Batman: One Dark Knight Explores the Darkest Corners of Gotham

Sean takes a look at the newest debut issue from DC Comic’s Black Label; Batman: One Dark Knight.

The story of a man going from one end of a city to another is perhaps one of the more classic forms of narrative. Be it John Carpenter’s Escape from New York, Walter Hill’s The Warriors, or Richard Donner’s 16 Blocks, these stories often focus on the psychogeographic implications of the cities they explore. The ways in which architecture infests and intermingles with a people. The odd nooks and crannies of a city that truly make it what it is and what it always will be.

Jock’s One Dark Knight is no exception. Though we currently only have a first issue to go off of, there is already a focus on the geographical meaning of the city of Gotham that many comics before it have ignored. This might be due to the form in which the story takes: Batman must escort a prisoner to Blackgate Prison while a city-wide blackout is occurring on a hot, summer night. As such, each district of Gotham (and those who run within them) is plainly laid out for fans who might be unfamiliar with the general landscape of Gotham as well as to give the reader a sense of Batman’s progress through the city.

However, the core focus of the story isn’t on the geography of Gotham. Rather, as a first issue, its focus is primarily in setting up the events that follow throughout the story. We are introduced to several plot threads tied into Batman’s quest to return the criminal EMP to prison; from Vasquez’s prison reform policies to a child who has an unknown relationship with the aforementioned criminal. The full scope and implications of these are hinted at within this issue but are delved into just enough to keep readers hooked rather than confused.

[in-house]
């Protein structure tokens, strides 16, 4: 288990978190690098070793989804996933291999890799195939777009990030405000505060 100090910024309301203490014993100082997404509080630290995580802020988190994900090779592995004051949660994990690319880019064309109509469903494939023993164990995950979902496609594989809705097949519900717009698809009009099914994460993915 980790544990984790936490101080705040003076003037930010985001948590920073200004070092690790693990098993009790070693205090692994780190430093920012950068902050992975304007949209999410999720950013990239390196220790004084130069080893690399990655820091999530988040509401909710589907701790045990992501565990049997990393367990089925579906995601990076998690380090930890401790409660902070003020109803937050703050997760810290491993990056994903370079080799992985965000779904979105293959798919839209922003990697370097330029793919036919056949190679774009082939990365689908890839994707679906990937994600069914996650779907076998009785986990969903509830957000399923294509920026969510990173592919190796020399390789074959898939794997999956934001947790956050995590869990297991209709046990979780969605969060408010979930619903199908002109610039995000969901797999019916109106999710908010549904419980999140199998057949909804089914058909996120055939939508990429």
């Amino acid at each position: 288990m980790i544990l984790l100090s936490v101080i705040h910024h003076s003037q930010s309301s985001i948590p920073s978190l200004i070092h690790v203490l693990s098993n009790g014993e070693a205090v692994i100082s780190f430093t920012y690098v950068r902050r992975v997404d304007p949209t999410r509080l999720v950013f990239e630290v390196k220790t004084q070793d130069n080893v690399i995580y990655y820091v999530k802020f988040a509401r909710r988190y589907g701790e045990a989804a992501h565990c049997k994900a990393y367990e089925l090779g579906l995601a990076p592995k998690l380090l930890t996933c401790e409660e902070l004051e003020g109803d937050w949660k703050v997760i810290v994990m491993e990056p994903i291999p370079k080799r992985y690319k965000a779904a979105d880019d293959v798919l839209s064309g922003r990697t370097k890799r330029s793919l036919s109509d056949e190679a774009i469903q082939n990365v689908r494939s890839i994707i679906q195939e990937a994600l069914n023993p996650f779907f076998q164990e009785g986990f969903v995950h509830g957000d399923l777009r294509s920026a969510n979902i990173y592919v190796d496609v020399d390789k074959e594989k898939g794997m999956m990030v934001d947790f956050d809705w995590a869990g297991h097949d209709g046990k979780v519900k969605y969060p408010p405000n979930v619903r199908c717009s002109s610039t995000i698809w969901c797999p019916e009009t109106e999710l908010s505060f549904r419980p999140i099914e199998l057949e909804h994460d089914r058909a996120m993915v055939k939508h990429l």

Equally, the artwork from Jock is stellar. His scratchy style lends brilliantly to the world of Gotham, as it did in his previous explorations of the city. From the opening sequence of people living their lives in the city to the initial ambush that leads to Batman escorting the prisoner to even the ambient, dry colors that invoke the sense of heat the characters are feeling without drowning them in sweat.

And yet, there are some things that nag at me. For starters, there are points where Jock’s art style doesn’t fully work. Awkwardly drawn faces that feel off for the emotion everything else is pulling off. These crop up from time to time with any work by an experienced artist and they aren’t enough to draw me out of the book completely, but they nevertheless jump out when they do show up.

But my core issue is with regards to the nature of Vasquez’s reforms. Mainly, she believes that Gordon is a bit too lenient on criminals and needs to tighten his grip on the city. Which is to say, given some implications, they should be going after Batman as well. While the book is setting Vasquez up to fall (be it by changing her opinions after seeing Batman in action or having her be fired), there’s a sense that the book is pulling its punches by using an obvious (if, judging from this first issue, somewhat sympathetic) strawman. We are in a period where prison reform is a necessary conversation to have, especially in America. To have someone suggest an alternative to the system we have and for it to be such a flagrant strawman that’s actually antithetical to what people are demanding is honestly a bit disheartening to see.

Still, the book is strong in its ambitions and an enjoyable read throughout. A good number one for any Batman fan, old or new.

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